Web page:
By Charlie Reed
For the News-Gazette
Many Puerto Ricans who fled to Central Florida following Hurricane Maria have found jobs and apartments, but some are still living in motels paid for by federal funds for emergency temporary shelter.
The Federal Emergency Management Agency was forced this week to extended financial support to these Puerto Ricans still struggling to get on their feet since. A federal judge has extended the deadline to July 23.
The political and legal wrangling about how to help reached new heights with the latest extension of Temporary Shelter Assistance program, or TSA.
A federal judge on Saturday ordered FEMA to extend the hotel voucher program for Puerto Ricans, which the agency had planned to end on Sunday.
The ruling was prompted by a lawsuit filed in Massachusetts by the advocacy organizations LatinoJustice and Vamos4PR. They are suing FEMA to allow families to stay under the TSA program for at least six more months, and for FEMA to review the cases of people who they believe have particular and special needs.
FEMA declined to comment on the lawsuit but confirmed it was working to comply with the order. But the agency announced that it also has extended the Transportation Assistance program to help survivors get back to Puerto Rico until Aug. 30. It covers the cost of flights and luggage fees. To be eligible for transportation back to Puerto Rico, a survivor’s primary residence before the storms must have been on the island, and he or she must have been displaced from that residence. Survivors must also have been checked into a TSA-participating hotel on May 3.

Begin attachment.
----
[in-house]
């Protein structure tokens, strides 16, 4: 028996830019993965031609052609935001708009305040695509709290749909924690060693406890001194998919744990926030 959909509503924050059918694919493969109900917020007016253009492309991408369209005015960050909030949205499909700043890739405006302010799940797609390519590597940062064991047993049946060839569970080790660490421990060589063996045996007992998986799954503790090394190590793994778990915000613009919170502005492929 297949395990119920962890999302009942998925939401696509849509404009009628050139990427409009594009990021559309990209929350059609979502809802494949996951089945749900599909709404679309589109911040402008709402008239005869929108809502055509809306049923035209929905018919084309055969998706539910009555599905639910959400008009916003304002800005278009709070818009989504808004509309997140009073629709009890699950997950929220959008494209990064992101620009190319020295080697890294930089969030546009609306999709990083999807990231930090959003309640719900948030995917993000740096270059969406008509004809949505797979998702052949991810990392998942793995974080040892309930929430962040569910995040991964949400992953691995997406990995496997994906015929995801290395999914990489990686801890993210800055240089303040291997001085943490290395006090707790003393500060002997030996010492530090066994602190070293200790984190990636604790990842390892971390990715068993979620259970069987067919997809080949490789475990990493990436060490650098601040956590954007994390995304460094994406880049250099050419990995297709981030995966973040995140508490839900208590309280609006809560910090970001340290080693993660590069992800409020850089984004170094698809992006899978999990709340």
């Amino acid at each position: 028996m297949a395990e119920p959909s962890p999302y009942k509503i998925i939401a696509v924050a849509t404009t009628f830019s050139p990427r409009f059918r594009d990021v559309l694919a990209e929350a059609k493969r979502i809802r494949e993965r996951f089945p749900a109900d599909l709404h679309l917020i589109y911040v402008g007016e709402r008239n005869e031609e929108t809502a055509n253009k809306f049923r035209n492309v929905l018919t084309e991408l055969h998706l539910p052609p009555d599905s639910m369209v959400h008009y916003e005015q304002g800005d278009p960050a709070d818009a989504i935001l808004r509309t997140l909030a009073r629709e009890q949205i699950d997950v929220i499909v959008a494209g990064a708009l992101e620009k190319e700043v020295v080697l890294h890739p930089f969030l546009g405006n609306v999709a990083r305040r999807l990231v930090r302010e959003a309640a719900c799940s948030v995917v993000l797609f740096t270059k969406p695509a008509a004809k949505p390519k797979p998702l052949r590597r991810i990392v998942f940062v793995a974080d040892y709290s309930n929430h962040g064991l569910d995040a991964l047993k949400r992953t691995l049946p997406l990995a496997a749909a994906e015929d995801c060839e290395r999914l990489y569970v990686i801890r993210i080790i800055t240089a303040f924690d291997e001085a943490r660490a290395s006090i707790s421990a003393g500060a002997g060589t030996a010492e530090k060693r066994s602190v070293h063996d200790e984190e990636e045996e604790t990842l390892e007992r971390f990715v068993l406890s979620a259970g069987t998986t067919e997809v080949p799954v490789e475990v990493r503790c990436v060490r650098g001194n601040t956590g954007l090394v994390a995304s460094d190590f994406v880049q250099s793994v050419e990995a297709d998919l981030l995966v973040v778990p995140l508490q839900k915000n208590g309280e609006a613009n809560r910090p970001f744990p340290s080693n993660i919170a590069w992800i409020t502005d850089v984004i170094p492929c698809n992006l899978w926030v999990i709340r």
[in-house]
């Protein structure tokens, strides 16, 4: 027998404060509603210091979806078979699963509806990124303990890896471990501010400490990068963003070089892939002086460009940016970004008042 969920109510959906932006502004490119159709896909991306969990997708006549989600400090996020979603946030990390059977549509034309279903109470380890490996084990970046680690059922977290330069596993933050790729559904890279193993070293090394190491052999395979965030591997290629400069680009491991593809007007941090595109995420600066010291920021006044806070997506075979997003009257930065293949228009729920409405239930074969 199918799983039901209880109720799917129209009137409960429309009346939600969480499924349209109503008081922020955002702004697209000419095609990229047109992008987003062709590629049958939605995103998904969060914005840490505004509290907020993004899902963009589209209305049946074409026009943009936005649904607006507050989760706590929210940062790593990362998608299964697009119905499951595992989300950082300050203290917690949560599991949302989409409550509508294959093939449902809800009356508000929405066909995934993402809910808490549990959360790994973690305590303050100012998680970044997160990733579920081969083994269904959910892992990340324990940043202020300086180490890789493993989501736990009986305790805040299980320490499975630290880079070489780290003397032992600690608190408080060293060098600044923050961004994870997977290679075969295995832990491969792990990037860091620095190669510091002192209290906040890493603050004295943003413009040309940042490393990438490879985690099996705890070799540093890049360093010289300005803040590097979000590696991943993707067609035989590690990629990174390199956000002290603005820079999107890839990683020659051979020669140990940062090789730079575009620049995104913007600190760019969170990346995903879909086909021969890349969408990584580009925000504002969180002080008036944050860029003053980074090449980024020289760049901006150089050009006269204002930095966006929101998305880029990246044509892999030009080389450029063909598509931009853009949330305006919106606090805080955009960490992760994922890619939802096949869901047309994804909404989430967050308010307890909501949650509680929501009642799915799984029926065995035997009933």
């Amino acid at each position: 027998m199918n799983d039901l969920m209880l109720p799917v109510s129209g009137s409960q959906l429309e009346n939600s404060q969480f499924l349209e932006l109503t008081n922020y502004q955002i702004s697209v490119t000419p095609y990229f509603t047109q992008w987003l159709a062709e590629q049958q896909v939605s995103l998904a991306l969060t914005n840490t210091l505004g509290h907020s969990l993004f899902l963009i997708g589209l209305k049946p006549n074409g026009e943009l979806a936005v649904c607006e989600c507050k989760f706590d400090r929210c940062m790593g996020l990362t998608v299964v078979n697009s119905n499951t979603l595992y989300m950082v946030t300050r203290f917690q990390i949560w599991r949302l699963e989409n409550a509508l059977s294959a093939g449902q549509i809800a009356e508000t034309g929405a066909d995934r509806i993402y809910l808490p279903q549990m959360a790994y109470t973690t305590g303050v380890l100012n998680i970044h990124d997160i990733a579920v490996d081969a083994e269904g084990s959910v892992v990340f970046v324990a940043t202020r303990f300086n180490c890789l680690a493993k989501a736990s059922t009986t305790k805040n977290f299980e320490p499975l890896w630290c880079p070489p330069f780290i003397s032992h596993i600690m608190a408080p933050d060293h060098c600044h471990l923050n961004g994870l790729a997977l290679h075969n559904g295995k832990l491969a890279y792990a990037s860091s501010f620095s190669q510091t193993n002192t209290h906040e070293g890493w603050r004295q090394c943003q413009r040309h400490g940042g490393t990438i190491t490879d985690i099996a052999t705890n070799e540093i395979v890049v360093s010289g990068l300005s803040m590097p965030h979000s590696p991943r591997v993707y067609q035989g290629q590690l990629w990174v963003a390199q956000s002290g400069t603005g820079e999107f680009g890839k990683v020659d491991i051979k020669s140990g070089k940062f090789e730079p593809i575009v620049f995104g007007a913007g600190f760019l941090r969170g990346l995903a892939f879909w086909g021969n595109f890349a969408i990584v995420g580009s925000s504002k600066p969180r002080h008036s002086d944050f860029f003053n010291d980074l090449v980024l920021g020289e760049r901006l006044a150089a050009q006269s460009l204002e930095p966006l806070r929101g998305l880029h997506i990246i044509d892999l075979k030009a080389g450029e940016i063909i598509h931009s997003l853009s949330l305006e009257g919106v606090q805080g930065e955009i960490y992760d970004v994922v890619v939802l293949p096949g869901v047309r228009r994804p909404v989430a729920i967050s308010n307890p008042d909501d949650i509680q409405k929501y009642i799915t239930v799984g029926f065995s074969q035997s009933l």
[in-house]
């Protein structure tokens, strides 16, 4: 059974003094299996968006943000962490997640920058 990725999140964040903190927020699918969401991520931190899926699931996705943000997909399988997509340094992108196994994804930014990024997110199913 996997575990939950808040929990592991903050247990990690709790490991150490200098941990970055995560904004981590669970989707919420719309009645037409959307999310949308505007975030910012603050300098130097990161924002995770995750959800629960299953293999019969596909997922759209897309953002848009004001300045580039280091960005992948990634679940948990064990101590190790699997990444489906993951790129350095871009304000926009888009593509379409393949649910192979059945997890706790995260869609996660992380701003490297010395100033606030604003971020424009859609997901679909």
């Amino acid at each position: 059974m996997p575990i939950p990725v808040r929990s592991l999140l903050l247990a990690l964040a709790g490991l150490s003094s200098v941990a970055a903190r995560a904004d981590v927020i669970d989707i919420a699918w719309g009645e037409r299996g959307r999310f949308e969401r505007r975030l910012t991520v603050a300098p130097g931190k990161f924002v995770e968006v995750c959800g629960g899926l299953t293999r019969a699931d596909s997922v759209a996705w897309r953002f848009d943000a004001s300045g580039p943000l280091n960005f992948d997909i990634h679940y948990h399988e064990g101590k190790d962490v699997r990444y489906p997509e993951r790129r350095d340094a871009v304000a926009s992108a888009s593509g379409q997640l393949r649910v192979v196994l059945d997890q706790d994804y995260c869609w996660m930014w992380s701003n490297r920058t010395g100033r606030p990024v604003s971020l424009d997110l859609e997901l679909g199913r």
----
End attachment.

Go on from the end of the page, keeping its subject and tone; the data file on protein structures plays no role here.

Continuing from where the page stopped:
Meanwhile, while many Puerto Rican families have been able to find apartments or decided to return to Puerto Rico, there is a smaller group facing homelessness on the mainland. In his ruling, U.S. District Judge Leo Sorokin wrote that the end of the TSA program would have “possible human consequences” and would “drain on other public resources.” However, the sudden influx of storm evacuees in Osceola County has strained local resources since shortly after the storm hit. The Osceola County School District, which absorbed upwards of 1,500 school-age children from Puerto Rico during the 2017-18 school year, is just one example.
But financially strapped families living in motels is nothing new in Osceola County. The lack of affordable housing and high-paying jobs here has for years taken a toll on working-class residents, particularly those without savings and good credit. Local politicians and community leaders have been trying to bridge the gap. Hundreds of millions in public funds have been invested in attracting high-tech, high-wage companies to the area, and the county broke ground on its first affordable housing project last year.
Thousands from the island came to the U.S. mainland after Hurricane Maria decimated the island last September. Because the island is a U.S. territory, its residents are U.S. citizens and FEMA is handling hurricane recovery both on and off the island.
For decades, Puerto Ricans have been moving to Central Florida and investing in the community. Kissimmee is home to one of the region’s largest Puerto Rican enclaves and has a population that’s 60 percent Hispanic.